Behind the headlines

If doctors can refuse to carry out abortions as a matter of
principle, should social workers have a corresponding right to
steer clear of tasks to which they have moral objections? The
question of whether there should be a “conscience clause” for
social workers arose when two Sefton practitioners said they would
not work with same sex couples who wanted to jointly adopt
children, even though the new Adoption and Children Act 2002 allows
it. As a result the two workers have been moved to adult services
by the council.

Some MPs and the tabloid press called for a conscience clause to
be inserted in the new legislation after it emerged that the Sefton
workers had initially faced the possibility of disciplinary action.
They had commented to colleagues that their Christian beliefs made
it difficult for them to feel that same sex couples could provide
the right environment for adoption. Some of the tabloids accused
the council of political correctness. Sefton Council said that any
prospective adopter is treated the same regardless of their
religion, sex or race.   

Phil Frampton, national chairperson, Care Leavers

“This case is not about freedom to follow religious convictions but
about prejudice and discrimination. We do not advocate the
toleration of people applying their racist or sexist prejudices in
the workplace and neither should unions or employers tolerate
prejudice against lesbians and gays. What is required is education
and training to make those staff that have such prejudiced views
aware of the real issues. If the problems persist, it is in the
interests of both unions and employers to take decisive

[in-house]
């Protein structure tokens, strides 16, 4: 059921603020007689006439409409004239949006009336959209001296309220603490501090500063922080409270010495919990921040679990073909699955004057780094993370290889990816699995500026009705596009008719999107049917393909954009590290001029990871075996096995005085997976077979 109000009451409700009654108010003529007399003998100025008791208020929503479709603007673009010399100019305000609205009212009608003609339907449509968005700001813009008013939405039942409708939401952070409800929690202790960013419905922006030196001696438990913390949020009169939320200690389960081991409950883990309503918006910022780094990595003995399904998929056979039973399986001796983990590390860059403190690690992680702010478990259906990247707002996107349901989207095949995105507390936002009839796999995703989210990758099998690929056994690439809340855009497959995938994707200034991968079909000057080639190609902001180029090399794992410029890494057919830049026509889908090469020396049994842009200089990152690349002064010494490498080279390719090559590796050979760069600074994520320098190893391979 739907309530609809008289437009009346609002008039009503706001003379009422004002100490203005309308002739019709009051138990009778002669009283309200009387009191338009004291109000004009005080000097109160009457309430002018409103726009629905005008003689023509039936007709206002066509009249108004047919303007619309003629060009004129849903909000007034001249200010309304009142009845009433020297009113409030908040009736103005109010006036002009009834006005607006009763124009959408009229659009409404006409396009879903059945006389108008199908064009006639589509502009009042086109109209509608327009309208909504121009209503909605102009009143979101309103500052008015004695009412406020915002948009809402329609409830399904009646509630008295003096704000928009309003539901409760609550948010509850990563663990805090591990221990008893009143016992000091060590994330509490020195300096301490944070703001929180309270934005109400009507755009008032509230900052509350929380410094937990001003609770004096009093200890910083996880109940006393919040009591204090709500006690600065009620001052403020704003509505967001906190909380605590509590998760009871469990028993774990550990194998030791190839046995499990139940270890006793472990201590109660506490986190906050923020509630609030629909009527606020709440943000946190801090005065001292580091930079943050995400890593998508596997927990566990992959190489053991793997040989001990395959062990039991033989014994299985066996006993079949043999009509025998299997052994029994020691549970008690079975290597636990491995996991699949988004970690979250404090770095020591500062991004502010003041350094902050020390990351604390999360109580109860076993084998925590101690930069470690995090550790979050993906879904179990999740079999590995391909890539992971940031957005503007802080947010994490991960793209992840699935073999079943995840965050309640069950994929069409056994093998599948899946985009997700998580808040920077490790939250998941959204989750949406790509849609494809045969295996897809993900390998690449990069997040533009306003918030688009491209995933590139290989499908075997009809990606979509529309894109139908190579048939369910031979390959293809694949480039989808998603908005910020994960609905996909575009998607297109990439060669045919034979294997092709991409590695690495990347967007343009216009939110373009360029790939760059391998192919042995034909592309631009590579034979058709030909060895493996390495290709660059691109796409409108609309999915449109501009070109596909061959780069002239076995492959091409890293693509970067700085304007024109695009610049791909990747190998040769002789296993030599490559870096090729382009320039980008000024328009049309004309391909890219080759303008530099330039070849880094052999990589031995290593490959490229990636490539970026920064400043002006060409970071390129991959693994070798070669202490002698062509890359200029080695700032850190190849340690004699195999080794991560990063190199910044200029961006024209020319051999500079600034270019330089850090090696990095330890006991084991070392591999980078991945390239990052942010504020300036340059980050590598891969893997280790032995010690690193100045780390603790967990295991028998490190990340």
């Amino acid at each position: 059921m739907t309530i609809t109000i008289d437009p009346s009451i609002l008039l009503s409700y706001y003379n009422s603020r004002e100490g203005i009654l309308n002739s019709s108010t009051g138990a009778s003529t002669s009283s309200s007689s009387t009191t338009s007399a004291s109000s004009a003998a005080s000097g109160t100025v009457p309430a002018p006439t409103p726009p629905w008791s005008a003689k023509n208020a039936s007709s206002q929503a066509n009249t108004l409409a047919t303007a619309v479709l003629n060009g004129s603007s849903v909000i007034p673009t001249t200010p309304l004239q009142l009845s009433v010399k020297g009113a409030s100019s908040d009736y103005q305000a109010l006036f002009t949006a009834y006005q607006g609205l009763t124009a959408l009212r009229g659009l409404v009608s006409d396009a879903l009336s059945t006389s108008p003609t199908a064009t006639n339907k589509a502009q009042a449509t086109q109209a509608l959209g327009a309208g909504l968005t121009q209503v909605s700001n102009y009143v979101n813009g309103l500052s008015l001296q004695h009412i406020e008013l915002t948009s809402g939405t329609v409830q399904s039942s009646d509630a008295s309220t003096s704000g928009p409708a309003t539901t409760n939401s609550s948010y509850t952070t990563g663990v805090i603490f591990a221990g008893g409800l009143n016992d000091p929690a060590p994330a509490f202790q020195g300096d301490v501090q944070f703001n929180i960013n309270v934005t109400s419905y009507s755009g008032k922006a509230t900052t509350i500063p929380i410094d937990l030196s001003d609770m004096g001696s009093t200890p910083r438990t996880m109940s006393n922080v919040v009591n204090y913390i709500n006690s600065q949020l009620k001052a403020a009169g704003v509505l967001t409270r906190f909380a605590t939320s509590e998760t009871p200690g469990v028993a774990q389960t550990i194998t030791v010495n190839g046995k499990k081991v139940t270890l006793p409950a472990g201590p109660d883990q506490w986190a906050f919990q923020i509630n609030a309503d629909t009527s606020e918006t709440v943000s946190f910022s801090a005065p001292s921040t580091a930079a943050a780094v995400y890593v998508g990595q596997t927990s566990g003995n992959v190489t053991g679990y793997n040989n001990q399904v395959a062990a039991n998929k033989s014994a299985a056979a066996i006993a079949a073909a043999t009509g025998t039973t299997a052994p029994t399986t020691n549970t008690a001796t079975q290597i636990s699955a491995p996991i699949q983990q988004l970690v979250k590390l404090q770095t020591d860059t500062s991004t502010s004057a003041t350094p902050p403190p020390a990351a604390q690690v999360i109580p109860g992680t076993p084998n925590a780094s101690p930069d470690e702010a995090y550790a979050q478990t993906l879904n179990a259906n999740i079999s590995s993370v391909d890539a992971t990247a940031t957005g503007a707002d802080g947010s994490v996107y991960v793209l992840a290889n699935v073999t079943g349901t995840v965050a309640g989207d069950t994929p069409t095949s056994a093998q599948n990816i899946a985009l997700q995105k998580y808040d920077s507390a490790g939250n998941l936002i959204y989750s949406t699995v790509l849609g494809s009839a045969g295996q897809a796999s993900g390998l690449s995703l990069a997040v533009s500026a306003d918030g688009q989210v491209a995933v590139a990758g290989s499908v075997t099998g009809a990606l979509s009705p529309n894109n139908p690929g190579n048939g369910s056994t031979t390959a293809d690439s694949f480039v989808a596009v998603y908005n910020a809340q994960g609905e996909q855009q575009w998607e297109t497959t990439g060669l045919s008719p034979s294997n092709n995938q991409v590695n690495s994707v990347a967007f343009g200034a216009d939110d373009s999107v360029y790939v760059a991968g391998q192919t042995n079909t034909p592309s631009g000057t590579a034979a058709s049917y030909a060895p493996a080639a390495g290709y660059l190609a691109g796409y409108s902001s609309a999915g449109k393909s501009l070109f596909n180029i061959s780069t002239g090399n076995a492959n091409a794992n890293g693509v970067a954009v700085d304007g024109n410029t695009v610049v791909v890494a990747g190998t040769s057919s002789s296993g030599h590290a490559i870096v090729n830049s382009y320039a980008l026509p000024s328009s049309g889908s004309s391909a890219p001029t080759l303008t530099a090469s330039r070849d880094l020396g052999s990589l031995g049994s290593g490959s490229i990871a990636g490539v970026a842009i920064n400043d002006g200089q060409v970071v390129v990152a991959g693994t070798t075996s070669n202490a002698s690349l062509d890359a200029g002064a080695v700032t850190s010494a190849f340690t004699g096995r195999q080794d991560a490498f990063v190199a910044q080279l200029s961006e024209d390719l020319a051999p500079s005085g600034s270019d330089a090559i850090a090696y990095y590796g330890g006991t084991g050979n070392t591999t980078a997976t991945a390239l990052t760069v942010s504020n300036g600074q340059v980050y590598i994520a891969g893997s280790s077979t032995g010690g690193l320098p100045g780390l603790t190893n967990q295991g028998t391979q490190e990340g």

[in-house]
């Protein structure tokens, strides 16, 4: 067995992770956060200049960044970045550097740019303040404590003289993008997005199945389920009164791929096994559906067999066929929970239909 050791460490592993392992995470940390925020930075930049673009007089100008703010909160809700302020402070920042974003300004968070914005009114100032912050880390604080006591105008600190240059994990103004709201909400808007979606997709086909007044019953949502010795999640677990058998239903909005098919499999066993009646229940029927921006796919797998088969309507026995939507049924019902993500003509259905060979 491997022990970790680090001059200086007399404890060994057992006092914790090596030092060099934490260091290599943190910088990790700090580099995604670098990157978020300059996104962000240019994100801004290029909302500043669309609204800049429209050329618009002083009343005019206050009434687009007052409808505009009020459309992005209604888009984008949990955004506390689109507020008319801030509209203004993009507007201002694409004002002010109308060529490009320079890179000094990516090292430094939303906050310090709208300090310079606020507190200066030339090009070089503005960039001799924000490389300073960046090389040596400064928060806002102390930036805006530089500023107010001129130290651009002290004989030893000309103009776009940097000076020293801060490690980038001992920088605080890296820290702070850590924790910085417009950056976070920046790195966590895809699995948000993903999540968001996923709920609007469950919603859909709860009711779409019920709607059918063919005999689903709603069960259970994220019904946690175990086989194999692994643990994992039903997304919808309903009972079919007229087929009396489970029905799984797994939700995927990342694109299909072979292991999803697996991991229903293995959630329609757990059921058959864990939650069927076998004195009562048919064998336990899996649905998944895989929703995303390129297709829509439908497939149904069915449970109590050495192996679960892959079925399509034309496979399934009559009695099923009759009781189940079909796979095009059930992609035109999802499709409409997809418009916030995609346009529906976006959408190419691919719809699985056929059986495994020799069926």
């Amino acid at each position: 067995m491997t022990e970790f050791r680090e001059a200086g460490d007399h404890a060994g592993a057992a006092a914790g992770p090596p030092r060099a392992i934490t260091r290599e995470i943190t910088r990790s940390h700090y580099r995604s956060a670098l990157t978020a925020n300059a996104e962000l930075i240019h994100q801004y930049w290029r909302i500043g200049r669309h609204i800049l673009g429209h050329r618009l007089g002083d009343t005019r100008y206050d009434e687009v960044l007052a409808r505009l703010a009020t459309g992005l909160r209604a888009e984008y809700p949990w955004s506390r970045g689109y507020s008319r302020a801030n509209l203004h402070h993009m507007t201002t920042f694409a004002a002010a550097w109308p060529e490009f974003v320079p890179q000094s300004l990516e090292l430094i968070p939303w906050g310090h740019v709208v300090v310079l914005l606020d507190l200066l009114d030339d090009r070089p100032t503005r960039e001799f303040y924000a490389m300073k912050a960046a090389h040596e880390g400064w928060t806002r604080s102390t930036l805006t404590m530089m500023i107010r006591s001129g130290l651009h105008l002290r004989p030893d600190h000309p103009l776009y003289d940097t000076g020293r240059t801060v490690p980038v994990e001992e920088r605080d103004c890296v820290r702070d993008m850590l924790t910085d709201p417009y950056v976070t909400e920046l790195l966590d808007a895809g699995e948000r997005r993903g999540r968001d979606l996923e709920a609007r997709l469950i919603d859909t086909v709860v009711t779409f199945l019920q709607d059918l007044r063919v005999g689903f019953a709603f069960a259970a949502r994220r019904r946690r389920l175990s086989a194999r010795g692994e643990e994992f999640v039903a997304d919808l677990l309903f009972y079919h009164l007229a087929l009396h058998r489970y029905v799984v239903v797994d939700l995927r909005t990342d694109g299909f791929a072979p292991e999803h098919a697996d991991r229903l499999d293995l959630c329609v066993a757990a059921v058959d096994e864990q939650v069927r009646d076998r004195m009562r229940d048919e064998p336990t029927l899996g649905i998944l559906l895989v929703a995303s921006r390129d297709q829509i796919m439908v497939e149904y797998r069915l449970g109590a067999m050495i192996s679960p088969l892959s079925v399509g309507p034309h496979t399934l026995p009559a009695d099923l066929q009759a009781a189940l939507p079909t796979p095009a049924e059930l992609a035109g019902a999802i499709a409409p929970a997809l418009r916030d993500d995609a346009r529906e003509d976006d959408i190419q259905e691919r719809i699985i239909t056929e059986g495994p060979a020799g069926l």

Martin Green, chief executive, Counsel and Care for the

“It is totally unacceptable for social workers to refuse to work
with same sex couples. The law and the internal procedures of their
authority regard this as part of their job and in refusing to work
with this group it is my view that the social workers have breached
their contracts and should be treated accordingly. This case
highlights the need for anti-discrimination law on sexuality that
can protect this minority group from bigotry.”

Felicity Collier, chief executive, Baaf Adoption and
“The answer is laid down by the General Social Care
Council. It requires all workers to protect the rights and promote
the interests of service users and carers and requires social care
employers to have in place policies and procedures to deal with
discriminatory behaviour. The national adoption standards, which
have been mandatory since April, state that adoption agencies must
have written eligibility criteria and no one will be automatically
excluded except for certain criminal convictions. All local
authorities already consider applications to adopt by single gay
and lesbian people, some living with partners. Individual social
workers cannot exercise their own prejudices.”

Karen Squillino, primary prevention co-ordinator,

“Whichever way you look at this, it is a clear cut example of
discrimination. I wonder if the ‘conscience clause’ will extend to
social workers working with women who have had abortions or those
who have sex outside of marriage. Religion is religion and
professional anti-oppressive practice should not be compromised by
one’s religious beliefs.”

Bill Badham, development officer, National Youth

“Homophobia remains the last great area of ‘acceptable’ prejudice
and discrimination in society. The Adoption and Children Act 2002
is a great step forward for children and same sex couples. A
‘conscience clause’ for objecting social workers is as stupid as
male Anglican clergy being able to stay in their jobs while opposed
to women priests. If they don’t like it, they should leave.
Meanwhile, the National Youth Agency is fully behind the abolition
of section 28 of the Local Government Act 1988 which forbids local
authority promotion of homosexuality.”

More from Community Care

Comments are closed.